Administering continuous positive airway pressure to children for acute respiratory failure with a helmet leads to lower treatment failure rates and fewer air leaks and skin sores than does using a face mask, a recent study found.

“These results suggest that helmet CPAP was better tolerated than facial mask CPAP, with less need for sedation,” reported Dr. Giovanna Chidini of Ospedale Maggiore Policlinico, Milan, and her associates. “Its application in mild pediatric acute respiratory failure is feasible and free from adverse events, thus allowing longer treatment than with the mask” (Pediatrics 2015 March 16 [doi: 10.1542/peds.2014-1142]).

The authors randomly assigned 30 infants, all experiencing mild acute respiratory failure resulting from respiratory syncytial virus (RSV), to receive CPAP from a helmet or from a face mask. Treatment failure occurred in 17% (3 of 17 infants) of those using the helmet CPAP but in 54% (7 of 13) of those receiving CPAP with a face mask, primarily because of intolerance (P = .009). Infants who did not tolerate the face mask did successfully tolerate the helmet after being switched.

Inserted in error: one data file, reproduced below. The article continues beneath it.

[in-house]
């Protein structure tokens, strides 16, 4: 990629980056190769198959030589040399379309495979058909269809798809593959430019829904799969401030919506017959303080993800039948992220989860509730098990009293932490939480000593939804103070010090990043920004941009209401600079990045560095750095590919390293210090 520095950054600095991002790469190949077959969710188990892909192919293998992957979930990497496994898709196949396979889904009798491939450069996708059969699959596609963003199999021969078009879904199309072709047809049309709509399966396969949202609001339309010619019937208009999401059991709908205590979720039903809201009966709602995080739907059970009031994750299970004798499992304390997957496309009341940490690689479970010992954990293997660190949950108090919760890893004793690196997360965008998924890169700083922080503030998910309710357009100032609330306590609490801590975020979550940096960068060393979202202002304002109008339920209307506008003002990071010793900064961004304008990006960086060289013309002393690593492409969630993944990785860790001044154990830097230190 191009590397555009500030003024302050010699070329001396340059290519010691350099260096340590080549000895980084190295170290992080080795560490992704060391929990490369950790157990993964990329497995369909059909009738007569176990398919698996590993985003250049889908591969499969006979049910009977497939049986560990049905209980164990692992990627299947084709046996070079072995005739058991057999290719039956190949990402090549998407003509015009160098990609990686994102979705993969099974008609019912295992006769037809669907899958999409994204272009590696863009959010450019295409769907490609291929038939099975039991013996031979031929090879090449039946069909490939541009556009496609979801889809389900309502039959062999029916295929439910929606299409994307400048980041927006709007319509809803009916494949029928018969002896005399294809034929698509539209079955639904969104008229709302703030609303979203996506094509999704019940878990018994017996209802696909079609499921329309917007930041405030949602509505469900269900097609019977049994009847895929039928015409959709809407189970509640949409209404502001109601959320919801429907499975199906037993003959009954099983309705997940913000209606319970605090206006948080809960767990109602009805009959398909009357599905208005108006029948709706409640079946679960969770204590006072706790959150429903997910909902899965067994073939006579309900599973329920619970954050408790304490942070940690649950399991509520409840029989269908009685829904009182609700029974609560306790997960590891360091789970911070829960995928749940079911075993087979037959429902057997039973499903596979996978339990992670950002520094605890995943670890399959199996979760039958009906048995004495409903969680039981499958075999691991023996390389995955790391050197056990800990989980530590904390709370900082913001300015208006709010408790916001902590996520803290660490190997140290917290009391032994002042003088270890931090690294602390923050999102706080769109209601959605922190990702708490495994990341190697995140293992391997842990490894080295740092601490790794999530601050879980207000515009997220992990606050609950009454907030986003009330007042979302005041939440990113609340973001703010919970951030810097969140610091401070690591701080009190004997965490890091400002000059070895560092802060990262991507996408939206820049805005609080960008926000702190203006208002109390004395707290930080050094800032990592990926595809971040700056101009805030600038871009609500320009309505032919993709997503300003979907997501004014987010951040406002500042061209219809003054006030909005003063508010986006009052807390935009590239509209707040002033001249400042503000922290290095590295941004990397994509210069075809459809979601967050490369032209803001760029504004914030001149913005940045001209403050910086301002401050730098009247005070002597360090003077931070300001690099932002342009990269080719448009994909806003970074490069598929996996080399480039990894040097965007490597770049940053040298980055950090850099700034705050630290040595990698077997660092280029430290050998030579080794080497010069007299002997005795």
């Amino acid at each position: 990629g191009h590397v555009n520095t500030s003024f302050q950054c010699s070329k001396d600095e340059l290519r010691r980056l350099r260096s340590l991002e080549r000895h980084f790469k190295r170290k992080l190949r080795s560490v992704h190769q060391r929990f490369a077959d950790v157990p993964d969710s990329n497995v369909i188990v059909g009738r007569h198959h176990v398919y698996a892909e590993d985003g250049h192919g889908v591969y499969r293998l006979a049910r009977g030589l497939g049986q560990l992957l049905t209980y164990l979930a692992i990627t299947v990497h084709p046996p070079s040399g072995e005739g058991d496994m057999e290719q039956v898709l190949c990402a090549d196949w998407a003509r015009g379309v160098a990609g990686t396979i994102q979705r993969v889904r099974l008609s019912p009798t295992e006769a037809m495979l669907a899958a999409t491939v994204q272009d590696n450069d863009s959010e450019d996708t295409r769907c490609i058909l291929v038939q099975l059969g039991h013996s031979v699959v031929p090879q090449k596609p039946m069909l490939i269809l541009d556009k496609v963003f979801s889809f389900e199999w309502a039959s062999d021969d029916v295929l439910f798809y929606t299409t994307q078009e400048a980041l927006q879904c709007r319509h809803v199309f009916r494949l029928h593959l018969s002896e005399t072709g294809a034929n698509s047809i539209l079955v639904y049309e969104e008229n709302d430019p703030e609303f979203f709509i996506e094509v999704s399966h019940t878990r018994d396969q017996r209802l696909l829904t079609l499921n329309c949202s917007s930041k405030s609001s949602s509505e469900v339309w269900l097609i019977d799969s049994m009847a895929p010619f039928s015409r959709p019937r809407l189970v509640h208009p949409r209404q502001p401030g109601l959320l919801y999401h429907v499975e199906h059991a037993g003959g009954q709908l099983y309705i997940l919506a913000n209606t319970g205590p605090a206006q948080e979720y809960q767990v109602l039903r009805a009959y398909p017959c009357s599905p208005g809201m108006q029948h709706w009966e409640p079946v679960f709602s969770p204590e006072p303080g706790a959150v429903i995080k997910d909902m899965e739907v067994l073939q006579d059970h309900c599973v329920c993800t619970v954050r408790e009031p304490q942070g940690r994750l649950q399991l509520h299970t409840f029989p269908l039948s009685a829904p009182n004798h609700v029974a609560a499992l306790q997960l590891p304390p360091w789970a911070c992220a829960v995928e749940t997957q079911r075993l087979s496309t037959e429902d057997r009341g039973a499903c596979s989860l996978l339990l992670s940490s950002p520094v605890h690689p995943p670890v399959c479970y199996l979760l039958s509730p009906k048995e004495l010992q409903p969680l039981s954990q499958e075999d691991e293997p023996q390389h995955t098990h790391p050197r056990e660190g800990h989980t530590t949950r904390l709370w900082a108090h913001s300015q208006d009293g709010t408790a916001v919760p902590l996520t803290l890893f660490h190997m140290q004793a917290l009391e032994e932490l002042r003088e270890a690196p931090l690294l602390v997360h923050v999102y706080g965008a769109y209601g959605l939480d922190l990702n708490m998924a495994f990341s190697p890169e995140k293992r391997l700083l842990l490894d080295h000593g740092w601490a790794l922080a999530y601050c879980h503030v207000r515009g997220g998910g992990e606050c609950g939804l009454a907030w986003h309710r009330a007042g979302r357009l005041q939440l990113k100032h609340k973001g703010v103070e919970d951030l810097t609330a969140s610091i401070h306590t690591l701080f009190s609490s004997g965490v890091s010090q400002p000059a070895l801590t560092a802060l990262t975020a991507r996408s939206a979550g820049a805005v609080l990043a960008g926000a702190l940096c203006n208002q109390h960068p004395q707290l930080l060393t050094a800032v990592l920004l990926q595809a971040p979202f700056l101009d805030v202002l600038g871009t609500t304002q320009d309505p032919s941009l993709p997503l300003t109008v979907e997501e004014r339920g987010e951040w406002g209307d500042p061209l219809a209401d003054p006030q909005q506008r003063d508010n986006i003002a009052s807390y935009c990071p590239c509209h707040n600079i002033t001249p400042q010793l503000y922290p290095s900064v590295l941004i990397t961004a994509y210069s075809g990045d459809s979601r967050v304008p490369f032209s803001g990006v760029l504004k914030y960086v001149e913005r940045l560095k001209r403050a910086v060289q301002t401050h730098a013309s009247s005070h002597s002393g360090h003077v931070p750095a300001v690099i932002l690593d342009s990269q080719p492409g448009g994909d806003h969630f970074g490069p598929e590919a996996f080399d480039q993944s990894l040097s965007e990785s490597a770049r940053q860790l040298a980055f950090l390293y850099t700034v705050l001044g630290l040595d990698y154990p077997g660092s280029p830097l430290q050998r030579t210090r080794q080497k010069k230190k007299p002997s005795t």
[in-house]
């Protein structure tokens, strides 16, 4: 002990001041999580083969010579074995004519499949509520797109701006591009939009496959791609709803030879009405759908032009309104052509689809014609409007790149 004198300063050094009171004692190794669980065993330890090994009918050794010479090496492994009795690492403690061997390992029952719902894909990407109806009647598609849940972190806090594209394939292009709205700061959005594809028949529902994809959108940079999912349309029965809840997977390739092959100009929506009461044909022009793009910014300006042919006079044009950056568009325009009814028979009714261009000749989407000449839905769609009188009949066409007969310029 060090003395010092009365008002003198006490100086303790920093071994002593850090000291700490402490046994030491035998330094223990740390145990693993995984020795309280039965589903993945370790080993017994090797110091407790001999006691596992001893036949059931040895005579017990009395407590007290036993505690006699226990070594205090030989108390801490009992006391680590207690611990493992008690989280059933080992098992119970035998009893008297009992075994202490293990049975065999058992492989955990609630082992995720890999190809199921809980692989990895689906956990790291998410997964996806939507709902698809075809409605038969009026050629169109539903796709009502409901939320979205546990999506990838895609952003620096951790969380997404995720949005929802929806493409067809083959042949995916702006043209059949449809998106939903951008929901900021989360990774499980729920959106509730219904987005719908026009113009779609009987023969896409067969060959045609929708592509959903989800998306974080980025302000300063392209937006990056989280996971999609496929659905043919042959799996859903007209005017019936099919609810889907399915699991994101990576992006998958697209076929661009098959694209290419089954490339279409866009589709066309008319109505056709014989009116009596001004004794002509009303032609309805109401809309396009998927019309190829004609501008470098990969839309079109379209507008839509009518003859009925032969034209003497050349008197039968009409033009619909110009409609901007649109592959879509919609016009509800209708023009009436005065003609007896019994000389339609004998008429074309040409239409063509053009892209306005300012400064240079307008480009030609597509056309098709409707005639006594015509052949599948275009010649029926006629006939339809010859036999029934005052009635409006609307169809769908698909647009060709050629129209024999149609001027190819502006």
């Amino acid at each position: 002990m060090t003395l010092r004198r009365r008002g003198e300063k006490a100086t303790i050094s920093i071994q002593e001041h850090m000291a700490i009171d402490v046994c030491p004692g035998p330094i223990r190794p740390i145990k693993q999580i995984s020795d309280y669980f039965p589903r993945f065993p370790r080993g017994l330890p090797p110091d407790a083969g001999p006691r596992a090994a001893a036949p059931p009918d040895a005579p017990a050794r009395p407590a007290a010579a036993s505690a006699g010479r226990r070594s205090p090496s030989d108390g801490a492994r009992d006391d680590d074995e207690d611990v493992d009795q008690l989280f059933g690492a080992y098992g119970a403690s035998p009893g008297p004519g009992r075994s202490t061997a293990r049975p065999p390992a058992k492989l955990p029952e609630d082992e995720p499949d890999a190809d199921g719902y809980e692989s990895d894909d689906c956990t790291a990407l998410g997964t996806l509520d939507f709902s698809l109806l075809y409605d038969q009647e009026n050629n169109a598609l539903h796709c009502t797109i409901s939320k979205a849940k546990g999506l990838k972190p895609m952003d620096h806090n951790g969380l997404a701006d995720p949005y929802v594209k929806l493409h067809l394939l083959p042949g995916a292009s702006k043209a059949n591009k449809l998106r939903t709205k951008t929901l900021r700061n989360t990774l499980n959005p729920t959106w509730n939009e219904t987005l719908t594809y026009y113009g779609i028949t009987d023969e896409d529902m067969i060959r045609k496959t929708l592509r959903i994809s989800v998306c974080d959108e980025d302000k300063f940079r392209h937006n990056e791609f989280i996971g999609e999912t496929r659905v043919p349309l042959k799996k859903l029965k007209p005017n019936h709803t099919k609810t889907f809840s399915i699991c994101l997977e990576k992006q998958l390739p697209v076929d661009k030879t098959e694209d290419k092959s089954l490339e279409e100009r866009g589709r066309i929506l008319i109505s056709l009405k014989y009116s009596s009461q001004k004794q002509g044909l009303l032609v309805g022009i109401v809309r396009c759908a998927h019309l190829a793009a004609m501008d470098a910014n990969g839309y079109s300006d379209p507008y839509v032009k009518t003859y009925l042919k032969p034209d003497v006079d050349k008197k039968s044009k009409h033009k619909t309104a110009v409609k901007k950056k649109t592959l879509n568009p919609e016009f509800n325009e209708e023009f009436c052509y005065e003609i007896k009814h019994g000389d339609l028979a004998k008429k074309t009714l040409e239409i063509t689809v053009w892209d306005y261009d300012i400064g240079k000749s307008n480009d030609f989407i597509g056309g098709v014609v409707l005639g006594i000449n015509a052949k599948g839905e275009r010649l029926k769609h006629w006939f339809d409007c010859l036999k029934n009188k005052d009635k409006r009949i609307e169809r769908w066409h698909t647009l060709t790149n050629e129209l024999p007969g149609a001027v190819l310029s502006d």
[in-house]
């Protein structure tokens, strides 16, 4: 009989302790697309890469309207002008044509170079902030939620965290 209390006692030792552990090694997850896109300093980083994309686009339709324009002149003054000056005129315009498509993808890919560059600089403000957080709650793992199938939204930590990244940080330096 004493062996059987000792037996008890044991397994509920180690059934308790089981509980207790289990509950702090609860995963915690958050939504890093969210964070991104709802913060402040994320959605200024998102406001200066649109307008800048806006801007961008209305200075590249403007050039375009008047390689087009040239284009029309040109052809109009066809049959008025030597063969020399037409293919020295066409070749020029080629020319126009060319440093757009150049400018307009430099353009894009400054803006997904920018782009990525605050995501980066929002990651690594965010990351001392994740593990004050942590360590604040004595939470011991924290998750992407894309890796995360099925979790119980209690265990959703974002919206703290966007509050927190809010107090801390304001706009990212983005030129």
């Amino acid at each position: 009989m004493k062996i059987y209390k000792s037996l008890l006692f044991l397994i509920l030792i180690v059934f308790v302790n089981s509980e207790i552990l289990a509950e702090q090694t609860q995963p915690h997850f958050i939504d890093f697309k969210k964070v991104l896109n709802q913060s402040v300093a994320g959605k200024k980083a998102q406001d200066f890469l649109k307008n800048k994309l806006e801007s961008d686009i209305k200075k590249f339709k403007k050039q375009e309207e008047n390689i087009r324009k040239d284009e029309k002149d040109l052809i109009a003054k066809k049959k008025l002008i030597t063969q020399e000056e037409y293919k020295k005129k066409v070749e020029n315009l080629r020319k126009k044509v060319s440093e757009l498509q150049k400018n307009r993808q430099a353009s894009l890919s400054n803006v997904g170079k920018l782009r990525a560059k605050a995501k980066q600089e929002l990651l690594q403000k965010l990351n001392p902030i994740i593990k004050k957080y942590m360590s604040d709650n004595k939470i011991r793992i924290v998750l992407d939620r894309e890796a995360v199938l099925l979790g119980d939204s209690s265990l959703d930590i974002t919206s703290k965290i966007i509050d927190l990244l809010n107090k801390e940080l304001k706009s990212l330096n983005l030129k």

All the infants receiving face mask CPAP required sedation, compared with 35% of those receiving helmet CPAP (P = .02), and more air leaks and skin sores occurred in the face mask group, despite use of protective pads. Gas exchange and breathing patterns improved equally with both CPAP methods, but all infants required intubation within the first 24 hours because of worsening gas exchange.

No major adverse events, including cardiac arrest, pneumothorax, or safety system failures, occurred in either group. Number of days on CPAP and the CPAP application time in the first 24 hours were similar across both groups. Length of stay in the pediatric intensive care unit did not significantly differ between the two groups, and no gastric distension, eye irritation, or mortality occurred in either group.

“The pediatric helmet was introduced in clinical practice to increase the infant’s comfort while on CPAP,” Dr. Chidini and her associates wrote. “The helmet is supposed to have several advantages over nasal or whole-face masks: it allows free movement of the infant’s head as well as a good interaction with the environment while maintaining a good seal without compression.” No standardized measure of comfort has yet been established, however.

The study did not receive external funding, and the authors reported no disclosures.